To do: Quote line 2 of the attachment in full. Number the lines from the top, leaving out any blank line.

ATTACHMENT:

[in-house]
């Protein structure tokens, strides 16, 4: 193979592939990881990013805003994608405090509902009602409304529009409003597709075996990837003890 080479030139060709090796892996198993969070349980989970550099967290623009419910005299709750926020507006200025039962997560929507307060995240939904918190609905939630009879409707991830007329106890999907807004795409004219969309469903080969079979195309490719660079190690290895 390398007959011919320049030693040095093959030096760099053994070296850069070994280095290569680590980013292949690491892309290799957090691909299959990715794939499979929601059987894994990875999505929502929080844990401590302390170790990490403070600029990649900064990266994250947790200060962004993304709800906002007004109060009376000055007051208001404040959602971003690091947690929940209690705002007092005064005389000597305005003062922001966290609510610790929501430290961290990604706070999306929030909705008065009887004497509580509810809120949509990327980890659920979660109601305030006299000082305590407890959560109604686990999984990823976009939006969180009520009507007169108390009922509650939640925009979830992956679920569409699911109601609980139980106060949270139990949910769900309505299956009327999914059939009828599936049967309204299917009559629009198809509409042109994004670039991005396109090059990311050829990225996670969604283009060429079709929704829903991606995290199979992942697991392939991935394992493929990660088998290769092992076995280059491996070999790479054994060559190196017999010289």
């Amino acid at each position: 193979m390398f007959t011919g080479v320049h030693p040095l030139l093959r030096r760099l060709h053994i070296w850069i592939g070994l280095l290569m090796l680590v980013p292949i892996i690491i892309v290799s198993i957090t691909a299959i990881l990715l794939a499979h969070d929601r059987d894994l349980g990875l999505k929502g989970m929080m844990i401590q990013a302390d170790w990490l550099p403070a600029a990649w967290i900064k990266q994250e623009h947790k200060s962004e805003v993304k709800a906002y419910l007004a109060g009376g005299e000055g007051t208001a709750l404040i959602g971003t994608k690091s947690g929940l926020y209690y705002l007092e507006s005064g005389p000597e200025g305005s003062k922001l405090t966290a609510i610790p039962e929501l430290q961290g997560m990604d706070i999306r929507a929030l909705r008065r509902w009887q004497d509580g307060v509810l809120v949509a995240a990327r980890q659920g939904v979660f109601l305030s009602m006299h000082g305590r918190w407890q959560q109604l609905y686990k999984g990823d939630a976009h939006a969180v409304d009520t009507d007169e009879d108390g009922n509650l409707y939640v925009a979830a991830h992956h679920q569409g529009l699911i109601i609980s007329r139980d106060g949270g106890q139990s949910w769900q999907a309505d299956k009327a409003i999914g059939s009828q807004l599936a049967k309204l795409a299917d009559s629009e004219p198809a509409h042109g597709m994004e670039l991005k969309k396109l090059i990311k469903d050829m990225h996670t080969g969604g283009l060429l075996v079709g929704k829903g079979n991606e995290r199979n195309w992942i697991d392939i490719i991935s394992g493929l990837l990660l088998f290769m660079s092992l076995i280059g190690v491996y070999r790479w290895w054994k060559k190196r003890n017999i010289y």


């Protein structure tokens, strides 16, 4: 193979592939990881990013805003994608405090509902009602409304529009409003597709075996990837003890 080479030139060709090796892996198993969070349980989970550099967290623009419910005299709750926020507006200025039962997560929507307060995240939904918190609905939630009879409707991830007329106890999907807004795409004219969309469903080969079979195309490719660079190690290895 390398007959011919320049030693040095093959030096760099053994070296850069070994280095290569680590980013292949690491892309290799957090691909299959990715794939499979929601059987894994990875999505929502929080844990401590302390170790990490403070600029990649900064990266994250947790200060962004993304709800906002007004109060009376000055007051208001404040959602971003690091947690929940209690705002007092005064005389000597305005003062922001966290609510610790929501430290961290990604706070999306929030909705008065009887004497509580509810809120949509990327980890659920979660109601305030006299000082305590407890959560109604686990999984990823976009939006969180009520009507007169108390009922509650939640925009979830992956679920569409699911109601609980139980106060949270139990949910769900309505299956009327999914059939009828599936049967309204299917009559629009198809509409042109994004670039991005396109090059990311050829990225996670969604283009060429079709929704829903991606995290199979992942697991392939991935394992493929990660088998290769092992076995280059491996070999790479054994060559190196017999010289």